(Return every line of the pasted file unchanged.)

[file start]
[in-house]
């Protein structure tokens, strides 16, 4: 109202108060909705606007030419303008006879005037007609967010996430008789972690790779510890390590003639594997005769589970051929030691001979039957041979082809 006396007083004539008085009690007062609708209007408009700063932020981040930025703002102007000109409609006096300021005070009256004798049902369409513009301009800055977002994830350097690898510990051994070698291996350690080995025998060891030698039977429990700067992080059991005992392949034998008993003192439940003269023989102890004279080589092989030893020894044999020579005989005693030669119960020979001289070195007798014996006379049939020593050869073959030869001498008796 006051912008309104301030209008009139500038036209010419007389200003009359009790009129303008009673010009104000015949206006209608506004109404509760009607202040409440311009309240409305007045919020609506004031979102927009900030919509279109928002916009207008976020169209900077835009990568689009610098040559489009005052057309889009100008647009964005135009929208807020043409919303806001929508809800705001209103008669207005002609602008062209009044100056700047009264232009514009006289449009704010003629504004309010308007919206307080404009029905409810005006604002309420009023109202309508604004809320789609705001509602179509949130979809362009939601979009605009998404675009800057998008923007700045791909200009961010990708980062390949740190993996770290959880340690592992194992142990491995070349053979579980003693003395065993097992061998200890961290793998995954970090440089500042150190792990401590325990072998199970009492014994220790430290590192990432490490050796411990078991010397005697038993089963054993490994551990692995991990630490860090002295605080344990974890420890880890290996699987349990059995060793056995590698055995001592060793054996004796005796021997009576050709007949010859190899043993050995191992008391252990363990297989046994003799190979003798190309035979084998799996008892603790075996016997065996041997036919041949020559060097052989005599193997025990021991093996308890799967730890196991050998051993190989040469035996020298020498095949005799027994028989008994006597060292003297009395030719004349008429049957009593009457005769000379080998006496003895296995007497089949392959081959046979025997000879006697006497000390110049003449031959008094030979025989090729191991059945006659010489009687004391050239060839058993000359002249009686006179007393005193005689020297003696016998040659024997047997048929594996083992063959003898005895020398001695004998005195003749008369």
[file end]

[in-house]
């Protein structure tokens, strides 16, 4: 109202108060909705606007030419303008006879005037007609967010996430008789972690790779510890390590003639594997005769589970051929030691001979039957041979082809 006396007083004539008085009690007062609708209007408009700063932020981040930025703002102007000109409609006096300021005070009256004798049902369409513009301009800055977002994830350097690898510990051994070698291996350690080995025998060891030698039977429990700067992080059991005992392949034998008993003192439940003269023989102890004279080589092989030893020894044999020579005989005693030669119960020979001289070195007798014996006379049939020593050869073959030869001498008796 006051912008309104301030209008009139500038036209010419007389200003009359009790009129303008009673010009104000015949206006209608506004109404509760009607202040409440311009309240409305007045919020609506004031979102927009900030919509279109928002916009207008976020169209900077835009990568689009610098040559489009005052057309889009100008647009964005135009929208807020043409919303806001929508809800705001209103008669207005002609602008062209009044100056700047009264232009514009006289449009704010003629504004309010308007919206307080404009029905409810005006604002309420009023109202309508604004809320789609705001509602179509949130979809362009939601979009605009998404675009800057998008923007700045791909200009961010990708980062390949740190993996770290959880340690592992194992142990491995070349053979579980003693003395065993097992061998200890961290793998995954970090440089500042150190792990401590325990072998199970009492014994220790430290590192990432490490050796411990078991010397005697038993089963054993490994551990692995991990630490860090002295605080344990974890420890880890290996699987349990059995060793056995590698055995001592060793054996004796005796021997009576050709007949010859190899043993050995191992008391252990363990297989046994003799190979003798190309035979084998799996008892603790075996016997065996041997036919041949020559060097052989005599193997025990021991093996308890799967730890196991050998051993190989040469035996020298020498095949005799027994028989008994006597060292003297009395030719004349008429049957009593009457005769000379080998006496003895296995007497089949392959081959046979025997000879006697006497000390110049003449031959008094030979025989090729191991059945006659010489009687004391050239060839058993000359002249009686006179007393005193005689020297003696016998040659024997047997048929594996083992063959003898005895020398001695004998005195003749008369």